You can use the <%- ... %> tag to print the value of an expression without escaping it. So this code:

eco.render "<%- @description %>",
  description: "<strong>HTML 5</strong> mobile app"

would produce:

<strong>HTML 5</strong> mobile app

It is sometimes useful to generate markup in helper methods. The special safe method on the context object tells Eco that the string can be printed in <%= ... %> tags without being escaped. You can use this in conjunction with the context object's escape method to selectively sanitize parts of the string. For example,

eco.render "<%= @linkTo @project %>",
  project: { id: 4, name: "Crate & Barrel" }
  linkTo: (project) ->
    url  = "/projects/#{project.id}"
    name = @escape project.name
    @safe "<a href='#{url}'>#{name}</a>"

would render:

<a href='/projects/4'>Crate &amp; Barrel</a>

Custom escape helpers

By default, Eco's escape method takes a string and returns an HTML-escaped string. You can override this behavior to escape for formats other than HTML, or to bypass escaping entirely. For example,

eco.render "From: <%= @address %>",
  address: "Sam Stephenson <sstephenson@gmail.com>"
  escape:  (string) -> string

would return:

From: Sam Stephenson <sstephenson@gmail.com>

Blocks and capturing

You can capture blocks of a template by wrapping them in a function definition. For example, rendering this template:

<% div = (contents) => %>
   <div><%- contents %></div>
<% end %>
<%= div "Hello" %>

would produce:

<div>Hello</div>

Captured blocks can be passed to helper methods too. In this example, the capture body is passed to the formFor helper as its last argument. Then the formFor helper calls this argument to produce a value.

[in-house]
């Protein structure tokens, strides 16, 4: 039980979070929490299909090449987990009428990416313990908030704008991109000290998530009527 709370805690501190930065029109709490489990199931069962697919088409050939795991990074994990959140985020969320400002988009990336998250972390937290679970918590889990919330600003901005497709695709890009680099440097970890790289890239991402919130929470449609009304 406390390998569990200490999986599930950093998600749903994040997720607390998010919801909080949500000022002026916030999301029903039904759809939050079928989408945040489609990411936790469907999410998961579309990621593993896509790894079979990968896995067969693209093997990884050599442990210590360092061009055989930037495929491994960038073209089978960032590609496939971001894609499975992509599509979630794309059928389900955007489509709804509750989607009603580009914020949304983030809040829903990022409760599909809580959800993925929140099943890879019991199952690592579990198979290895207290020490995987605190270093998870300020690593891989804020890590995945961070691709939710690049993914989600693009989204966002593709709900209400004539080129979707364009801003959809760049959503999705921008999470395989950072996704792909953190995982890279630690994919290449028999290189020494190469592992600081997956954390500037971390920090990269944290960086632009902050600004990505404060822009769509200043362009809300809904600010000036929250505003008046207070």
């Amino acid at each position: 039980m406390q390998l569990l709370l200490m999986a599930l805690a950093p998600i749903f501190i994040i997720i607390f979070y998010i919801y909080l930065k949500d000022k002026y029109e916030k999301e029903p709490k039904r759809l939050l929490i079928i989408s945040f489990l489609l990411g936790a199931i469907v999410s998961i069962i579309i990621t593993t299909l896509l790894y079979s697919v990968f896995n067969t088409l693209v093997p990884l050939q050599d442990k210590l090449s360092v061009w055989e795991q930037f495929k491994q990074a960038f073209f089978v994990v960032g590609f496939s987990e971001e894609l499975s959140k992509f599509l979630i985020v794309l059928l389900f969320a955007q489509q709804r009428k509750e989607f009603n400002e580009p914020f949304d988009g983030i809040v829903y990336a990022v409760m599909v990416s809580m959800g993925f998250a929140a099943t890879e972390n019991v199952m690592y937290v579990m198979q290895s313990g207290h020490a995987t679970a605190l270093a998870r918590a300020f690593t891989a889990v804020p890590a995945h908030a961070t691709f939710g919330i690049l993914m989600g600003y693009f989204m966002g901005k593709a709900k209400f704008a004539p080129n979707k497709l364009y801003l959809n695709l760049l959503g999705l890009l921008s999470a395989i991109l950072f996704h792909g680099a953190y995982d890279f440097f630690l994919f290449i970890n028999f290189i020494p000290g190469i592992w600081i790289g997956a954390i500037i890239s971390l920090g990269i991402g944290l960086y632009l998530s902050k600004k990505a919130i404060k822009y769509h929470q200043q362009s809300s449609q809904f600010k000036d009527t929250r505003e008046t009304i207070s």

template = """
  <%= @formFor @project, (form) => %>
    <label>Name:</label>
    <%= form.textField "name" %>
  <% end %>
"""

eco.render template,
  project: { id: 1, name: "Mobile app" }
  formFor: (project, yield) ->
    form =
      textField: (attribute) =>
        name  = @escape attribute
        value = @escape @project[attribute]
        @safe "<input type='text' name='#{name}' value='#{value}'>"

    url  = "/projects/#{@project.id}"
    body = yield form
    @safe "<form action='#{url}' method='post'>#{body}</form>"

Note: In general, you should use CoffeeScript's fat arrow (=>) to define capturing functions, so that you have access to the context object inside the captured block. Treat the plain arrow (->) as an optimization, for when you are certain the capture body will not need to reference properties or helper methods on the context object.

Contributing

You can check out the Eco source code from GitHub:

$ git clone http://github.com/sstephenson/eco.git

To run Eco's test suite, install nodeunit and run cake test.

Report bugs on the GitHub issue tracker.

License (MIT)

Copyright (c) 2010 Sam Stephenson sstephenson@gmail.com

Permission is hereby granted, free of charge, to any person obtaining a copy of this software and associated documentation files (the "Software"), to deal in the Software without restriction, including without limitation the rights to use, copy, modify, merge, publish, distribute, sublicense, and/or sell copies of the Software, and to permit persons to whom the Software is furnished to do so, subject to the following conditions:

The above copyright notice and this permission notice shall be included in all copies or substantial portions of the Software.

THE SOFTWARE IS PROVIDED "AS IS", WITHOUT WARRANTY OF ANY KIND, EXPRESS OR IMPLIED, INCLUDING BUT NOT LIMITED TO THE WARRANTIES OF MERCHANTABILITY, FITNESS FOR A PARTICULAR PURPOSE AND NONINFRINGEMENT. IN NO EVENT SHALL THE AUTHORS OR COPYRIGHT HOLDERS BE LIABLE FOR ANY CLAIM, DAMAGES OR OTHER LIABILITY, WHETHER IN AN ACTION OF CONTRACT, TORT OR OTHERWISE, ARISING FROM, OUT OF OR IN CONNECTION WITH THE SOFTWARE OR THE USE OR OTHER DEALINGS IN THE SOFTWARE.

Special thanks